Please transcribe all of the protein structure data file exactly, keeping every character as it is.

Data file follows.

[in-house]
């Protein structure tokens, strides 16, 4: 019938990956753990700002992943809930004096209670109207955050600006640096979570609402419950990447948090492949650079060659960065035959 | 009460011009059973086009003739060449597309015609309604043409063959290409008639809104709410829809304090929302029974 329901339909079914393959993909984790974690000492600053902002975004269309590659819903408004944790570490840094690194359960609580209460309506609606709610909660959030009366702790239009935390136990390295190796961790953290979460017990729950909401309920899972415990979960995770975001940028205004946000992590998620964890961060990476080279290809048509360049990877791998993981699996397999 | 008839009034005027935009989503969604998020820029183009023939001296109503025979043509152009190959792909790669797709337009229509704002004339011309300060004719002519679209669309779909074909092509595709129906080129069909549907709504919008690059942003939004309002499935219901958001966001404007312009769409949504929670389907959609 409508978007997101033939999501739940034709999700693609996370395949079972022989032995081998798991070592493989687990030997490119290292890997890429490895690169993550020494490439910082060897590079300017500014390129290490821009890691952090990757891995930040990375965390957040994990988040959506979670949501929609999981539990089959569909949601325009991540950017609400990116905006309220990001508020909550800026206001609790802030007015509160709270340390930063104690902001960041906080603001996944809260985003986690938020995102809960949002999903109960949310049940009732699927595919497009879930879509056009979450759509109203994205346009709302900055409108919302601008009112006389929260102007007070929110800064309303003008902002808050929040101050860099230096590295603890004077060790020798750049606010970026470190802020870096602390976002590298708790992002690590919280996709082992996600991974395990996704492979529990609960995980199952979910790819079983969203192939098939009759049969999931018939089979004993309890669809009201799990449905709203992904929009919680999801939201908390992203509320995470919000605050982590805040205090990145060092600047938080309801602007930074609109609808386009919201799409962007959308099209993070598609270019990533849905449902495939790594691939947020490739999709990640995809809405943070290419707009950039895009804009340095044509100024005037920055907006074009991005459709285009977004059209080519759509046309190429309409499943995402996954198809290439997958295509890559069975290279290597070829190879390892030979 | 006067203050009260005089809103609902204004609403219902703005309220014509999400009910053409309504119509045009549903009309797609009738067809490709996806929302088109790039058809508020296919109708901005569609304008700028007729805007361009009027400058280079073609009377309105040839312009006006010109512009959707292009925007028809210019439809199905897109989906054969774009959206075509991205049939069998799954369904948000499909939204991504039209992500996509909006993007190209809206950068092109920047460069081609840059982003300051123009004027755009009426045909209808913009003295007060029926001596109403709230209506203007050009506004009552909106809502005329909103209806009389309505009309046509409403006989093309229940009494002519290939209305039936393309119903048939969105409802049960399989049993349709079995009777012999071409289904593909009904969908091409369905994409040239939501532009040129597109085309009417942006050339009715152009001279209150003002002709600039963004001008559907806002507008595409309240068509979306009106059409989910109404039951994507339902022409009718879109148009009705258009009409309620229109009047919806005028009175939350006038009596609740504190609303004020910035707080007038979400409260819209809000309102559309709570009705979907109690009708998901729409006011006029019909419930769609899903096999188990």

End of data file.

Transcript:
[in-house]
């Protein structure tokens, strides 16, 4: 019938990956753990700002992943809930004096209670109207955050600006640096979570609402419950990447948090492949650079060659960065035959 | 009460011009059973086009003739060449597309015609309604043409063959290409008639809104709410829809304090929302029974 329901339909079914393959993909984790974690000492600053902002975004269309590659819903408004944790570490840094690194359960609580209460309506609606709610909660959030009366702790239009935390136990390295190796961790953290979460017990729950909401309920899972415990979960995770975001940028205004946000992590998620964890961060990476080279290809048509360049990877791998993981699996397999 | 008839009034005027935009989503969604998020820029183009023939001296109503025979043509152009190959792909790669797709337009229509704002004339011309300060004719002519679209669309779909074909092509595709129906080129069909549907709504919008690059942003939004309002499935219901958001966001404007312009769409949504929670389907959609 409508978007997101033939999501739940034709999700693609996370395949079972022989032995081998798991070592493989687990030997490119290292890997890429490895690169993550020494490439910082060897590079300017500014390129290490821009890691952090990757891995930040990375965390957040994990988040959506979670949501929609999981539990089959569909949601325009991540950017609400990116905006309220990001508020909550800026206001609790802030007015509160709270340390930063104690902001960041906080603001996944809260985003986690938020995102809960949002999903109960949310049940009732699927595919497009879930879509056009979450759509109203994205346009709302900055409108919302601008009112006389929260102007007070929110800064309303003008902002808050929040101050860099230096590295603890004077060790020798750049606010970026470190802020870096602390976002590298708790992002690590919280996709082992996600991974395990996704492979529990609960995980199952979910790819079983969203192939098939009759049969999931018939089979004993309890669809009201799990449905709203992904929009919680999801939201908390992203509320995470919000605050982590805040205090990145060092600047938080309801602007930074609109609808386009919201799409962007959308099209993070598609270019990533849905449902495939790594691939947020490739999709990640995809809405943070290419707009950039895009804009340095044509100024005037920055907006074009991005459709285009977004059209080519759509046309190429309409499943995402996954198809290439997958295509890559069975290279290597070829190879390892030979 | 006067203050009260005089809103609902204004609403219902703005309220014509999400009910053409309504119509045009549903009309797609009738067809490709996806929302088109790039058809508020296919109708901005569609304008700028007729805007361009009027400058280079073609009377309105040839312009006006010109512009959707292009925007028809210019439809199905897109989906054969774009959206075509991205049939069998799954369904948000499909939204991504039209992500996509909006993007190209809206950068092109920047460069081609840059982003300051123009004027755009009426045909209808913009003295007060029926001596109403709230209506203007050009506004009552909106809502005329909103209806009389309505009309046509409403006989093309229940009494002519290939209305039936393309119903048939969105409802049960399989049993349709079995009777012999071409289904593909009904969908091409369905994409040239939501532009040129597109085309009417942006050339009715152009001279209150003002002709600039963004001008559907806002507008595409309240068509979306009106059409989910109404039951994507339902022409009718879109148009009705258009009409309620229109009047919806005028009175939350006038009596609740504190609303004020910035707080007038979400409260819209809000309102559309709570009705979907109690009708998901729409006011006029019909419930769609899903096999188990």